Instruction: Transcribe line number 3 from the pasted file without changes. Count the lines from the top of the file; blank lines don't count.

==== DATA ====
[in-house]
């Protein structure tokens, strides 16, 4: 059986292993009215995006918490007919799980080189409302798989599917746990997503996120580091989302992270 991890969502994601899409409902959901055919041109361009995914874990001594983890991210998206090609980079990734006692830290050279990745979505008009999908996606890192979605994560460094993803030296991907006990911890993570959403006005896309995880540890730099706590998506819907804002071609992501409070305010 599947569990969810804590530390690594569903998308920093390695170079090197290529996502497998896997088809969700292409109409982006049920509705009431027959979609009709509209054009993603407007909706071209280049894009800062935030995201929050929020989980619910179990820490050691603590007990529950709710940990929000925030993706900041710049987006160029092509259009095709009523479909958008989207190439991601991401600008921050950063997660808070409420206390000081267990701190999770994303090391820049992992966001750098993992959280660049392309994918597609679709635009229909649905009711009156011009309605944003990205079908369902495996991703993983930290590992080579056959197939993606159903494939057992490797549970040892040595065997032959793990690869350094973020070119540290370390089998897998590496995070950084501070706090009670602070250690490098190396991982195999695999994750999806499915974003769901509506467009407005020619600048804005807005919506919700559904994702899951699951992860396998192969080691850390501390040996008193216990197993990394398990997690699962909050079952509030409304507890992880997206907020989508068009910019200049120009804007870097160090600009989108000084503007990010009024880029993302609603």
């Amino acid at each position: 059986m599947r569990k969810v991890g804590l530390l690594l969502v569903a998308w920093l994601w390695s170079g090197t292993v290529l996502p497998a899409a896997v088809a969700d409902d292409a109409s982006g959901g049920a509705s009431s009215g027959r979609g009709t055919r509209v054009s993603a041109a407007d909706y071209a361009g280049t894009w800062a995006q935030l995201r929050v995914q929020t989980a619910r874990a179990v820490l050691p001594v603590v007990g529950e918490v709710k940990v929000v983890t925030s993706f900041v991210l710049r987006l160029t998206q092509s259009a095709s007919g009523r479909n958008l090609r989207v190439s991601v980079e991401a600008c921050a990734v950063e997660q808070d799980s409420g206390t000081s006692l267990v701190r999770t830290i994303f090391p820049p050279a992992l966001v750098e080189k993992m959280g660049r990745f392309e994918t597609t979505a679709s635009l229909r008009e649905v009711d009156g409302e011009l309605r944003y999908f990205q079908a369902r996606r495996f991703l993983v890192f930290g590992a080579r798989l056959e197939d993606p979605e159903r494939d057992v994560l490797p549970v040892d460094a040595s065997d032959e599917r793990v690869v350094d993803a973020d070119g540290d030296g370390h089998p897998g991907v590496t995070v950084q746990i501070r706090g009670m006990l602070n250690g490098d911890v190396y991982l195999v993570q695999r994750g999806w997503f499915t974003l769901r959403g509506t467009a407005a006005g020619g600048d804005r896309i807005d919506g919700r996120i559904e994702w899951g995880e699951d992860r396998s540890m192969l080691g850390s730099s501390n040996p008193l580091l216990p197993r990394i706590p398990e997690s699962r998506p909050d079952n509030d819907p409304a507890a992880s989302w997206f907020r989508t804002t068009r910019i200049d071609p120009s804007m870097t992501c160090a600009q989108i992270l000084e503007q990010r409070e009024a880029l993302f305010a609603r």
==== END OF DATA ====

């Amino acid at each position: 059986m599947r569990k969810v991890g804590l530390l690594l969502v569903a998308w920093l994601w390695s170079g090197t292993v290529l996502p497998a899409a896997v088809a969700d409902d292409a109409s982006g959901g049920a509705s009431s009215g027959r979609g009709t055919r509209v054009s993603a041109a407007d909706y071209a361009g280049t894009w800062a995006q935030l995201r929050v995914q929020t989980a619910r874990a179990v820490l050691p001594v603590v007990g529950e918490v709710k940990v929000v983890t925030s993706f900041v991210l710049r987006l160029t998206q092509s259009a095709s007919g009523r479909n958008l090609r989207v190439s991601v980079e991401a600008c921050a990734v950063e997660q808070d799980s409420g206390t000081s006692l267990v701190r999770t830290i994303f090391p820049p050279a992992l966001v750098e080189k993992m959280g660049r990745f392309e994918t597609t979505a679709s635009l229909r008009e649905v009711d009156g409302e011009l309605r944003y999908f990205q079908a369902r996606r495996f991703l993983v890192f930290g590992a080579r798989l056959e197939d993606p979605e159903r494939d057992v994560l490797p549970v040892d460094a040595s065997d032959e599917r793990v690869v350094d993803a973020d070119g540290d030296g370390h089998p897998g991907v590496t995070v950084q746990i501070r706090g009670m006990l602070n250690g490098d911890v190396y991982l195999v993570q695999r994750g999806w997503f499915t974003l769901r959403g509506t467009a407005a006005g020619g600048d804005r896309i807005d919506g919700r996120i559904e994702w899951g995880e699951d992860r396998s540890m192969l080691g850390s730099s501390n040996p008193l580091l216990p197993r990394i706590p398990e997690s699962r998506p909050d079952n509030d819907p409304a507890a992880s989302w997206f907020r989508t804002t068009r910019i200049d071609p120009s804007m870097t992501c160090a600009q989108i992270l000084e503007q990010r409070e009024a880029l993302f305010a609603r």